Vladimir Kara-Murza: ‘This is not the 1970s. This is the 1930s.’

10 April 2023

Vladimir Kara-Murza, opposition politician and political prisoner: final address to the court

Source: Moscow Helsinki Group [original source: Новая газета. Европа]

Citizen Judges!

I was sure that after two decades in Russian politics, after all that I had seen and experienced, nothing would surprise me. I must admit I was mistaken. I have been surprised that my trial in 2023 has exceeded the trials of Soviet dissidents in the 1960s and 1970s in terms of its lack of openness and its discrimination against the defence. Not to mention the length of the sentence the prosecutors have requested and the language used about ‘the enemy.’ This is not the 1970s. This is the 1930s.

To me, as a historian, this gives cause for reflection.

When testimony for the defence was being heard, the presiding judge reminded me that a mitigating circumstance would be ‘remorse for what had been done.’ Although there is little cause for joviality around me right now, I couldn’t hold back a smile. Criminals are supposed to repent of what they have done. But I am in prison for my political views. For speaking out against the war in Ukraine. For fighting Putin’s dictatorship for many years. For promoting the adoption of individual international sanctions under the Magnitsky Act against those who violate human rights.

Not only do I not repent of any of this, I am proud of it. I’m proud that Boris Nemtsov brought me into politics. And I hope he would not be ashamed of me. I subscribe to every word of what I said and for which I have been charged in the indictment. And I blame myself for only one thing: that over the years of my political activity I have not been able to convince enough of my compatriots and politicians in democratic countries of the kind of danger the current regime in the Kremlin poses for Russia and for the world. This is obvious to everyone today, but it has been at a terrible price – the price of war.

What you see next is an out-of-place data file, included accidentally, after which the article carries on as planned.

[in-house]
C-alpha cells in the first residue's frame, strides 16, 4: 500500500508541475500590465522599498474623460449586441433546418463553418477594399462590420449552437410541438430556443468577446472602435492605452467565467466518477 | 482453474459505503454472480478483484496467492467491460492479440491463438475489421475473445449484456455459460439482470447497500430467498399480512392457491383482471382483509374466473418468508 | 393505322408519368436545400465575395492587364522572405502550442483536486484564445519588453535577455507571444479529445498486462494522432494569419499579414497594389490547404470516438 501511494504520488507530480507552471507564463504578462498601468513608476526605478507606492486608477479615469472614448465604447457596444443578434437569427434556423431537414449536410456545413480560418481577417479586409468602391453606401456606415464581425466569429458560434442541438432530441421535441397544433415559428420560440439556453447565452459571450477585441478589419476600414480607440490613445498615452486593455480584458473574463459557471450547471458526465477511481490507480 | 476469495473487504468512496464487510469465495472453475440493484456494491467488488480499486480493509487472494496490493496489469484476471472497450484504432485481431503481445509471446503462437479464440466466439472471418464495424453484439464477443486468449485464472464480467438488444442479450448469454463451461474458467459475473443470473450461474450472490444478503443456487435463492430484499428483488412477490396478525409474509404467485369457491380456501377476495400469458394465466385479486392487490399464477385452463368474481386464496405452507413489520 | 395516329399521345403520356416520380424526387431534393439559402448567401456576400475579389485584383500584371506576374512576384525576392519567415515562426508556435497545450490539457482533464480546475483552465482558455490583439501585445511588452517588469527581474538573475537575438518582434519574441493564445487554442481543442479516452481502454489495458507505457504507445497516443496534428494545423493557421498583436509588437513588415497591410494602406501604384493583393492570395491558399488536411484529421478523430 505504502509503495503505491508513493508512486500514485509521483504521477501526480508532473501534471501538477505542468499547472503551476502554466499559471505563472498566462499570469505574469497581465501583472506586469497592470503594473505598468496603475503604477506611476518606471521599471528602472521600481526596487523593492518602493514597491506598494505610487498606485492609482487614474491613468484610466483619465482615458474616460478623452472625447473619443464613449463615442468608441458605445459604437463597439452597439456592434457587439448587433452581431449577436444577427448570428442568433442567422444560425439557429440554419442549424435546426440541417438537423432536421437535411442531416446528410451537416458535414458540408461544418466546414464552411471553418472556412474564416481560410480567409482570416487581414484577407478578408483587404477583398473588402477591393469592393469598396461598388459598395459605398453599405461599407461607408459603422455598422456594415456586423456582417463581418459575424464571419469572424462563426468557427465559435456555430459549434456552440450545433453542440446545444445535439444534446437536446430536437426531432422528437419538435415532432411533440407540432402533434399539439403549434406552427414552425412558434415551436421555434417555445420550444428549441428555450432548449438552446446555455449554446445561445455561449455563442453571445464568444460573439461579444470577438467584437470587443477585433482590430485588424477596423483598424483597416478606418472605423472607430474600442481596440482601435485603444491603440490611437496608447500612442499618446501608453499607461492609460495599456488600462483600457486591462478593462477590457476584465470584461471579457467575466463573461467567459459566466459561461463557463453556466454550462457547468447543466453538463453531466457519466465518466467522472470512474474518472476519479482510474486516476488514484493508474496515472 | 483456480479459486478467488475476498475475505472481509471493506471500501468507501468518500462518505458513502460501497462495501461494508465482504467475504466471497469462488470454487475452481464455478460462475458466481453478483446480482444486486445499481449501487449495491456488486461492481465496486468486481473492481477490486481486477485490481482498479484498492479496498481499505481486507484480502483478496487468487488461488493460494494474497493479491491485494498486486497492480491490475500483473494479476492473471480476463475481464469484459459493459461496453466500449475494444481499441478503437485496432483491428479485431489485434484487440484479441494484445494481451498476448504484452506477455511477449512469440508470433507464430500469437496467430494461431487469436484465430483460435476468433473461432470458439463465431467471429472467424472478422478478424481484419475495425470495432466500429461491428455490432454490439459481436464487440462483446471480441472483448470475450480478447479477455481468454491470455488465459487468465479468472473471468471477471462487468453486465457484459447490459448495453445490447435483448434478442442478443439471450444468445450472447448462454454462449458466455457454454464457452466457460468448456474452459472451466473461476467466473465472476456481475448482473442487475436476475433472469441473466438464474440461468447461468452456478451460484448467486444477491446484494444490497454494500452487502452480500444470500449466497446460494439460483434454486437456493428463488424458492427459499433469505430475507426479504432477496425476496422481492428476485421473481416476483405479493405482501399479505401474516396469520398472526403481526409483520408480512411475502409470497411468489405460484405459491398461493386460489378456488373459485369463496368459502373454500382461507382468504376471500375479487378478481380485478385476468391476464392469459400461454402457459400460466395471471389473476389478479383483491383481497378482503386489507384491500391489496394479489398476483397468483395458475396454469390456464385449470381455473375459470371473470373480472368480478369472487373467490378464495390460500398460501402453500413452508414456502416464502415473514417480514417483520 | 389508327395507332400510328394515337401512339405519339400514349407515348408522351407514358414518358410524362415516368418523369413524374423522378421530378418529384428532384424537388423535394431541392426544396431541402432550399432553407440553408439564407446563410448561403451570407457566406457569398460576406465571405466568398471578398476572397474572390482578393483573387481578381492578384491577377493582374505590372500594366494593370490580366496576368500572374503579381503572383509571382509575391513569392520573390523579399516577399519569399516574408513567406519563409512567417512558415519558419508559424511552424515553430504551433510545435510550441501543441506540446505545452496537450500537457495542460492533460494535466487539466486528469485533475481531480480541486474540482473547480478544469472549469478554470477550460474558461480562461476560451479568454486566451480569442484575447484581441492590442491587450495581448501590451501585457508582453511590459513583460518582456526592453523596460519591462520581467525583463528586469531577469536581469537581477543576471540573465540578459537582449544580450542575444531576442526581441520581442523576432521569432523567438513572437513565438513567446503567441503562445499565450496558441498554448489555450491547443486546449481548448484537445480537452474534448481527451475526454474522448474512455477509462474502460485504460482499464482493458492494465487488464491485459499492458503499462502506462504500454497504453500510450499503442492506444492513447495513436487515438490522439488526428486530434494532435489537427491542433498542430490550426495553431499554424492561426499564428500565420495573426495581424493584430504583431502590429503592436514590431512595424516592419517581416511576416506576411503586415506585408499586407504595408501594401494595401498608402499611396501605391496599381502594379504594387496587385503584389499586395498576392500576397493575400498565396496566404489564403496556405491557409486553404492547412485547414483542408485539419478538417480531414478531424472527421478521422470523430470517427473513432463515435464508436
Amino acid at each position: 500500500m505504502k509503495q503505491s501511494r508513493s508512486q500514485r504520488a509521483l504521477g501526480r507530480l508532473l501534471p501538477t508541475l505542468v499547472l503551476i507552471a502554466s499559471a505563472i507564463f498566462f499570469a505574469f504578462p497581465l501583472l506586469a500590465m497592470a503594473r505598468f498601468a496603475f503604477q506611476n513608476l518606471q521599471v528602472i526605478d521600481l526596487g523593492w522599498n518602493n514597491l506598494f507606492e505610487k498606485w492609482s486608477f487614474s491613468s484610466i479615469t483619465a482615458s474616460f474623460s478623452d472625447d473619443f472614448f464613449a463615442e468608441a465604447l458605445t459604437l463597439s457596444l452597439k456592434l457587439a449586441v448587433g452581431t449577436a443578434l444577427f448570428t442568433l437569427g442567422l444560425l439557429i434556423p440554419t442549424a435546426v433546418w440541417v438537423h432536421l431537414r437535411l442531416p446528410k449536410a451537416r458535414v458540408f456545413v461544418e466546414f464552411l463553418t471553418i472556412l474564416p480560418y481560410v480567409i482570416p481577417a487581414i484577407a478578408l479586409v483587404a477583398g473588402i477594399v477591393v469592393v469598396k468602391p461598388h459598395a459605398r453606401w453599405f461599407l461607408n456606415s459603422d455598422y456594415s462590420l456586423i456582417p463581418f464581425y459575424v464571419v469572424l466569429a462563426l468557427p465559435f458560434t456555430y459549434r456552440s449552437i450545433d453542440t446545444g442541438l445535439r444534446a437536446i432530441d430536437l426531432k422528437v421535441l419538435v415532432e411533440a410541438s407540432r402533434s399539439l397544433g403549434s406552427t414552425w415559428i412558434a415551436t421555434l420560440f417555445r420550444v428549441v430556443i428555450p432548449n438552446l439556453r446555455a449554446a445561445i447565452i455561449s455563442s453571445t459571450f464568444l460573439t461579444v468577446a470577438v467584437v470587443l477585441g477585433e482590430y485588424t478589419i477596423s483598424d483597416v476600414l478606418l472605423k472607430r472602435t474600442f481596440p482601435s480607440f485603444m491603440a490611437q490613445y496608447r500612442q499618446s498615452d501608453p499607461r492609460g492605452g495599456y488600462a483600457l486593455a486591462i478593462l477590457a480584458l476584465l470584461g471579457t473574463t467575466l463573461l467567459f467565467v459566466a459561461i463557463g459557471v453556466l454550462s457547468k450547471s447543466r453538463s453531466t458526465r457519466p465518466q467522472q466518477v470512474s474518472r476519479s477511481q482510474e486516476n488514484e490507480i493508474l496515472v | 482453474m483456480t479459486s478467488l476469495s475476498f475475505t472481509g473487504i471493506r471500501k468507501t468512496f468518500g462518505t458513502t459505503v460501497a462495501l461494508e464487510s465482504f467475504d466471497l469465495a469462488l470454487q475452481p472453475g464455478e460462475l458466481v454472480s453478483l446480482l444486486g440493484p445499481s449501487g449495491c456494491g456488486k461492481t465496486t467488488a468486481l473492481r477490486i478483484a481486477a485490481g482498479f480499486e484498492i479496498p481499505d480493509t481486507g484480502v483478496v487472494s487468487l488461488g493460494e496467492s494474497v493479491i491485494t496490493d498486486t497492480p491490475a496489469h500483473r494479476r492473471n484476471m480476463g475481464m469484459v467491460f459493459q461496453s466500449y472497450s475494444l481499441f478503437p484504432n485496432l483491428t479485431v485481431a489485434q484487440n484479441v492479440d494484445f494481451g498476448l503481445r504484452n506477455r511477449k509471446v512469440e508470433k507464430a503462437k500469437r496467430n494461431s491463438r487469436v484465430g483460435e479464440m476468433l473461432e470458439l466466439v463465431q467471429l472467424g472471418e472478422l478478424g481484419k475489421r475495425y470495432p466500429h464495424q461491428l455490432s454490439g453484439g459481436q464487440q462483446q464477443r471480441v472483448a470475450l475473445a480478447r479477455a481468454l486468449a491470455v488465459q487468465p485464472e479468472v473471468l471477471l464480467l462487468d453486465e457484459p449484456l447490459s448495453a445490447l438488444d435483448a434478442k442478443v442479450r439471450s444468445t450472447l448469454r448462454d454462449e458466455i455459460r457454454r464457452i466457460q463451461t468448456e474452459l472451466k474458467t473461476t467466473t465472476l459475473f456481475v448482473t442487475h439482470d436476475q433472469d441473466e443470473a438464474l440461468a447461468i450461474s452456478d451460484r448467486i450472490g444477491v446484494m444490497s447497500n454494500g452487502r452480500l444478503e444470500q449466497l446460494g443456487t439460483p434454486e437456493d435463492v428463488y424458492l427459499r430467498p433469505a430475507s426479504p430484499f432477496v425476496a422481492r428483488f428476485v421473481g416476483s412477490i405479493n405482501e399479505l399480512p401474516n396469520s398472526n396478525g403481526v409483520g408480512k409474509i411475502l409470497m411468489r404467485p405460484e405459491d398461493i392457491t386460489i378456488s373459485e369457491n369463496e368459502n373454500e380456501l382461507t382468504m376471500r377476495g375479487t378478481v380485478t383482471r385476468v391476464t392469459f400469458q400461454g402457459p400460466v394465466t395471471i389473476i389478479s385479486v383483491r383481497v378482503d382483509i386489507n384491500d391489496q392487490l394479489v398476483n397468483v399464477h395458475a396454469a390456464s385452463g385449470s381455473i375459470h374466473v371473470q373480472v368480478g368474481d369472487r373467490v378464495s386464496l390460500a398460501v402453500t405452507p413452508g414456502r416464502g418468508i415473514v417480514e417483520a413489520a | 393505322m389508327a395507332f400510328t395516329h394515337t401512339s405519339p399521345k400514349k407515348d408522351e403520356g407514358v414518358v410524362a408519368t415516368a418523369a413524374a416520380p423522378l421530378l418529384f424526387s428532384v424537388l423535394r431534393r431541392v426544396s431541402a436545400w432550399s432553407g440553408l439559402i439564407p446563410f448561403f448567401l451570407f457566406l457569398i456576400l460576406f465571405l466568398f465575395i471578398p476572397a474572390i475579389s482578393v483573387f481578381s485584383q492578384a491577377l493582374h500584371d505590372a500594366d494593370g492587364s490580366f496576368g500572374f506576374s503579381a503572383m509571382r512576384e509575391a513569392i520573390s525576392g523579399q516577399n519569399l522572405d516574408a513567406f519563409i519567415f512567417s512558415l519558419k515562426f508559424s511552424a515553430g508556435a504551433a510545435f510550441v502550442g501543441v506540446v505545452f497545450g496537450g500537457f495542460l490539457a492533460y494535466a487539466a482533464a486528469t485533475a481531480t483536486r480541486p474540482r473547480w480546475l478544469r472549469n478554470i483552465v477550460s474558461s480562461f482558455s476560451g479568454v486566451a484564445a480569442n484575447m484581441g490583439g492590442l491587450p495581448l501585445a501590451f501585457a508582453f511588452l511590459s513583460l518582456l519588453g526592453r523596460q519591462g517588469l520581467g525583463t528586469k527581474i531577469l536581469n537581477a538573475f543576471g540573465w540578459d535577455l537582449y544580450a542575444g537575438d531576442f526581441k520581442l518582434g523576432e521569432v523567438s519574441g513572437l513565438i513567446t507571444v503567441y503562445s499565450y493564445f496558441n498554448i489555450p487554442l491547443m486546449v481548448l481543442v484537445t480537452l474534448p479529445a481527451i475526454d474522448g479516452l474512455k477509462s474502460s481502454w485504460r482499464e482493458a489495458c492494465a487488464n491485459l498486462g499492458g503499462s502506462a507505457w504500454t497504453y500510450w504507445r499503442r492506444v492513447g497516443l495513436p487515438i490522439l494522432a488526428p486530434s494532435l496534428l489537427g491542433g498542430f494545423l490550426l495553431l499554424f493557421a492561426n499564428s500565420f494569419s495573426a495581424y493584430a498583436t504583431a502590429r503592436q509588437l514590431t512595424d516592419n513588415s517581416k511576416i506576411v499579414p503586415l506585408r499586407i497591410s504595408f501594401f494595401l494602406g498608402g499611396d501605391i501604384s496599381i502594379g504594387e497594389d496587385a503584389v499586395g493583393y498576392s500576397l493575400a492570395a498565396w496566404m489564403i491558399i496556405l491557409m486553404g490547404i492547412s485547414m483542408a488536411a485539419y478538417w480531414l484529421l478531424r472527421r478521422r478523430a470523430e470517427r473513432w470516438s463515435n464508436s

A defendant in their final address to the court usually asks to be acquitted. For a person who did not commit any crimes, the only lawful verdict would be an acquittal. But I ask nothing of this court. I know my sentence. I knew it a year ago when I saw in the mirror of my car people in black uniforms and black masks scurrying behind me. Such is the price for refusing to be silent in Russia these days.

But I also know that the day will come when the darkness over our country will dissipate. When black will be called black, and white will be called white. When it will be officially recognized that two times two is still four, when war will be called war and the usurper will be called a usurper. And when those who fomented this war and those who unleashed it will be named as criminals, and not those who tried to stop it. That day will come as inevitably as spring comes after even the iciest winter.

And then our society will open its eyes and be horrified at the terrible crimes that have been committed in its name.

From that moment of awareness, of comprehension, will begin the journey along the long and difficult path, so important for all of us, towards the recovery and restoration of Russia, its return to the community of civilized nations.

Even today, even in the darkness surrounding us, even sitting in this cage, I love my country and believe in our people. I believe that we shall make that journey to the end.

Translated by Simon Cosgrove

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